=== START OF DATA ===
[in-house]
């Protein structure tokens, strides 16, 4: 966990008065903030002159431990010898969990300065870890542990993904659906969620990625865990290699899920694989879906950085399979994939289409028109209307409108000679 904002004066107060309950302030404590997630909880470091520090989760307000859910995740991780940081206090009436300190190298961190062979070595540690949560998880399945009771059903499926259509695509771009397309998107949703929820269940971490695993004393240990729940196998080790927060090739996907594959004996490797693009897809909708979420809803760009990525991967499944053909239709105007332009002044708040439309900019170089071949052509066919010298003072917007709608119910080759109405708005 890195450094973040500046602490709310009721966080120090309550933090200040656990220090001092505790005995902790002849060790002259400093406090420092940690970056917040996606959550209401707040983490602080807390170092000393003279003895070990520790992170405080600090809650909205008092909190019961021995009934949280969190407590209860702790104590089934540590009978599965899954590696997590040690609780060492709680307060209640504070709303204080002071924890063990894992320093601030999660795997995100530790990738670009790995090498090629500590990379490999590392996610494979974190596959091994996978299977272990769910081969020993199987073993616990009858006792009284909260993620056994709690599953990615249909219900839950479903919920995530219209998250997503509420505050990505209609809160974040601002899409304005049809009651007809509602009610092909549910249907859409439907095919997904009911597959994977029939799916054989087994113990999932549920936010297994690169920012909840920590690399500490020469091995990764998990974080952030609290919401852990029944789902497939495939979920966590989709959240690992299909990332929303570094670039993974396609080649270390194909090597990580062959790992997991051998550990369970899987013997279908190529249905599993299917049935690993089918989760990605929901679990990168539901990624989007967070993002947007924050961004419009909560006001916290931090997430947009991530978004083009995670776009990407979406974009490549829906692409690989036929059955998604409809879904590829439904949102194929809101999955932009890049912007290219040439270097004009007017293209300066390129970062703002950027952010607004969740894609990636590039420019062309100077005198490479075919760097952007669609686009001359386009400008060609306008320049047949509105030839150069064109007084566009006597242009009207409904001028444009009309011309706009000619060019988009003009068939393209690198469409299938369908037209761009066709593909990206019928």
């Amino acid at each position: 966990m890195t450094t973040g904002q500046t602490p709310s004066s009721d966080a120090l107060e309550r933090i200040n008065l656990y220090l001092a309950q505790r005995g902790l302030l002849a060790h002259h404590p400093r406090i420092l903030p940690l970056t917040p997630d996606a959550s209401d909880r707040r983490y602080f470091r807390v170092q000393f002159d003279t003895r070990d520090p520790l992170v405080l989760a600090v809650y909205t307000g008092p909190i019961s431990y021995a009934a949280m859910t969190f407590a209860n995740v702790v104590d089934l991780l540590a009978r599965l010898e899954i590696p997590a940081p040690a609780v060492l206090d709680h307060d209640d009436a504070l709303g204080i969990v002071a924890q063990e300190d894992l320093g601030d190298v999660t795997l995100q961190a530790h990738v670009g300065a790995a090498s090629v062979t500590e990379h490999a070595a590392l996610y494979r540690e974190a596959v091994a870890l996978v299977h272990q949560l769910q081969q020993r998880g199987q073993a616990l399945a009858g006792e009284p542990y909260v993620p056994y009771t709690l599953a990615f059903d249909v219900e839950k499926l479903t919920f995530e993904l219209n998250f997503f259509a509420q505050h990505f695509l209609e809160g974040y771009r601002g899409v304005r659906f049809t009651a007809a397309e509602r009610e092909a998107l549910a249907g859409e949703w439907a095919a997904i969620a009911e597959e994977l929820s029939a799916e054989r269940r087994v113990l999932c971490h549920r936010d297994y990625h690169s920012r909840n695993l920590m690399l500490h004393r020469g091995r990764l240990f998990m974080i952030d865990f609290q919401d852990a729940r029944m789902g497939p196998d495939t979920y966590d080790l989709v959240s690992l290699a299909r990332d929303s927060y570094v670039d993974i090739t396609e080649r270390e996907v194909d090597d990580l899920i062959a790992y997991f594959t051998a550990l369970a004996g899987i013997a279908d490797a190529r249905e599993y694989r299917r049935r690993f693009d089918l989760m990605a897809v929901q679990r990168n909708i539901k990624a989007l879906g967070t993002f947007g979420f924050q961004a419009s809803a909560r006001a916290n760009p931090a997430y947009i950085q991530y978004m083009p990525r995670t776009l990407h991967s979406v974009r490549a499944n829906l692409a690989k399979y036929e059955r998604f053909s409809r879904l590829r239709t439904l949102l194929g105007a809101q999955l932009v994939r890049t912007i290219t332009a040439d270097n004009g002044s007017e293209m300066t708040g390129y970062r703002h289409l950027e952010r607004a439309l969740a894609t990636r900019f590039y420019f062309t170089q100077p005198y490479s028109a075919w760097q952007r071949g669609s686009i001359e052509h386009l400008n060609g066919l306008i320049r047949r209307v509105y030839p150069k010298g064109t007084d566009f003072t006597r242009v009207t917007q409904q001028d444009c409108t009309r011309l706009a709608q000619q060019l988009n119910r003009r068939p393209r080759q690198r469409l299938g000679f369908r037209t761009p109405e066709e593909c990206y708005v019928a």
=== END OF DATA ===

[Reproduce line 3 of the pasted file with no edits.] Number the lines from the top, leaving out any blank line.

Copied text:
């Amino acid at each position: 966990m890195t450094t973040g904002q500046t602490p709310s004066s009721d966080a120090l107060e309550r933090i200040n008065l656990y220090l001092a309950q505790r005995g902790l302030l002849a060790h002259h404590p400093r406090i420092l903030p940690l970056t917040p997630d996606a959550s209401d909880r707040r983490y602080f470091r807390v170092q000393f002159d003279t003895r070990d520090p520790l992170v405080l989760a600090v809650y909205t307000g008092p909190i019961s431990y021995a009934a949280m859910t969190f407590a209860n995740v702790v104590d089934l991780l540590a009978r599965l010898e899954i590696p997590a940081p040690a609780v060492l206090d709680h307060d209640d009436a504070l709303g204080i969990v002071a924890q063990e300190d894992l320093g601030d190298v999660t795997l995100q961190a530790h990738v670009g300065a790995a090498s090629v062979t500590e990379h490999a070595a590392l996610y494979r540690e974190a596959v091994a870890l996978v299977h272990q949560l769910q081969q020993r998880g199987q073993a616990l399945a009858g006792e009284p542990y909260v993620p056994y009771t709690l599953a990615f059903d249909v219900e839950k499926l479903t919920f995530e993904l219209n998250f997503f259509a509420q505050h990505f695509l209609e809160g974040y771009r601002g899409v304005r659906f049809t009651a007809a397309e509602r009610e092909a998107l549910a249907g859409e949703w439907a095919a997904i969620a009911e597959e994977l929820s029939a799916e054989r269940r087994v113990l999932c971490h549920r936010d297994y990625h690169s920012r909840n695993l920590m690399l500490h004393r020469g091995r990764l240990f998990m974080i952030d865990f609290q919401d852990a729940r029944m789902g497939p196998d495939t979920y966590d080790l989709v959240s690992l290699a299909r990332d929303s927060y570094v670039d993974i090739t396609e080649r270390e996907v194909d090597d990580l899920i062959a790992y997991f594959t051998a550990l369970a004996g899987i013997a279908d490797a190529r249905e599993y694989r299917r049935r690993f693009d089918l989760m990605a897809v929901q679990r990168n909708i539901k990624a989007l879906g967070t993002f947007g979420f924050q961004a419009s809803a909560r006001a916290n760009p931090a997430y947009i950085q991530y978004m083009p990525r995670t776009l990407h991967s979406v974009r490549a499944n829906l692409a690989k399979y036929e059955r998604f053909s409809r879904l590829r239709t439904l949102l194929g105007a809101q999955l932009v994939r890049t912007i290219t332009a040439d270097n004009g002044s007017e293209m300066t708040g390129y970062r703002h289409l950027e952010r607004a439309l969740a894609t990636r900019f590039y420019f062309t170089q100077p005198y490479s028109a075919w760097q952007r071949g669609s686009i001359e052509h386009l400008n060609g066919l306008i320049r047949r209307v509105y030839p150069k010298g064109t007084d566009f003072t006597r242009v009207t917007q409904q001028d444009c409108t009309r011309l706009a709608q000619q060019l988009n119910r003009r068939p393209r080759q690198r469409l299938g000679f369908r037209t761009p109405e066709e593909c990206y708005v019928a």